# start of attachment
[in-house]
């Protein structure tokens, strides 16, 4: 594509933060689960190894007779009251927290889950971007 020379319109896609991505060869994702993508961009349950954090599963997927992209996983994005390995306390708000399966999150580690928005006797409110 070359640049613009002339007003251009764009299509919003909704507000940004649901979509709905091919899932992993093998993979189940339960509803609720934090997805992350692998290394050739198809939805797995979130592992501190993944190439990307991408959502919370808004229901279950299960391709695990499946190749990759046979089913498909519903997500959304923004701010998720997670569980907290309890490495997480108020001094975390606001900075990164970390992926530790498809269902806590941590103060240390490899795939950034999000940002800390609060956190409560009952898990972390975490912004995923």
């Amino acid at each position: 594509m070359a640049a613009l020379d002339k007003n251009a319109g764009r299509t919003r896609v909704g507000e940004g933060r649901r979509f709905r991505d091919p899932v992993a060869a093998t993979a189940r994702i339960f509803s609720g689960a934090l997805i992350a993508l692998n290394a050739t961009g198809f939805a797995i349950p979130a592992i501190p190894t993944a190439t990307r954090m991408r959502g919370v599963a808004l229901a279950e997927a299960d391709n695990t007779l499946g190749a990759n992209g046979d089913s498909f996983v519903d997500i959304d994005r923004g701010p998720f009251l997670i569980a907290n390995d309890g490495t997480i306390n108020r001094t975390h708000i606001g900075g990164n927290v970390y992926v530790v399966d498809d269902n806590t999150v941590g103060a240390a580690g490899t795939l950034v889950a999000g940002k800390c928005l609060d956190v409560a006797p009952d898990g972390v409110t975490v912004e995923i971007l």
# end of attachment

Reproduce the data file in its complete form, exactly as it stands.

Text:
[in-house]
């Protein structure tokens, strides 16, 4: 594509933060689960190894007779009251927290889950971007 020379319109896609991505060869994702993508961009349950954090599963997927992209996983994005390995306390708000399966999150580690928005006797409110 070359640049613009002339007003251009764009299509919003909704507000940004649901979509709905091919899932992993093998993979189940339960509803609720934090997805992350692998290394050739198809939805797995979130592992501190993944190439990307991408959502919370808004229901279950299960391709695990499946190749990759046979089913498909519903997500959304923004701010998720997670569980907290309890490495997480108020001094975390606001900075990164970390992926530790498809269902806590941590103060240390490899795939950034999000940002800390609060956190409560009952898990972390975490912004995923």
């Amino acid at each position: 594509m070359a640049a613009l020379d002339k007003n251009a319109g764009r299509t919003r896609v909704g507000e940004g933060r649901r979509f709905r991505d091919p899932v992993a060869a093998t993979a189940r994702i339960f509803s609720g689960a934090l997805i992350a993508l692998n290394a050739t961009g198809f939805a797995i349950p979130a592992i501190p190894t993944a190439t990307r954090m991408r959502g919370v599963a808004l229901a279950e997927a299960d391709n695990t007779l499946g190749a990759n992209g046979d089913s498909f996983v519903d997500i959304d994005r923004g701010p998720f009251l997670i569980a907290n390995d309890g490495t997480i306390n108020r001094t975390h708000i606001g900075g990164n927290v970390y992926v530790v399966d498809d269902n806590t999150v941590g103060a240390a580690g490899t795939l950034v889950a999000g940002k800390c928005l609060d956190v409560a006797p009952d898990g972390v409110t975490v912004e995923i971007l």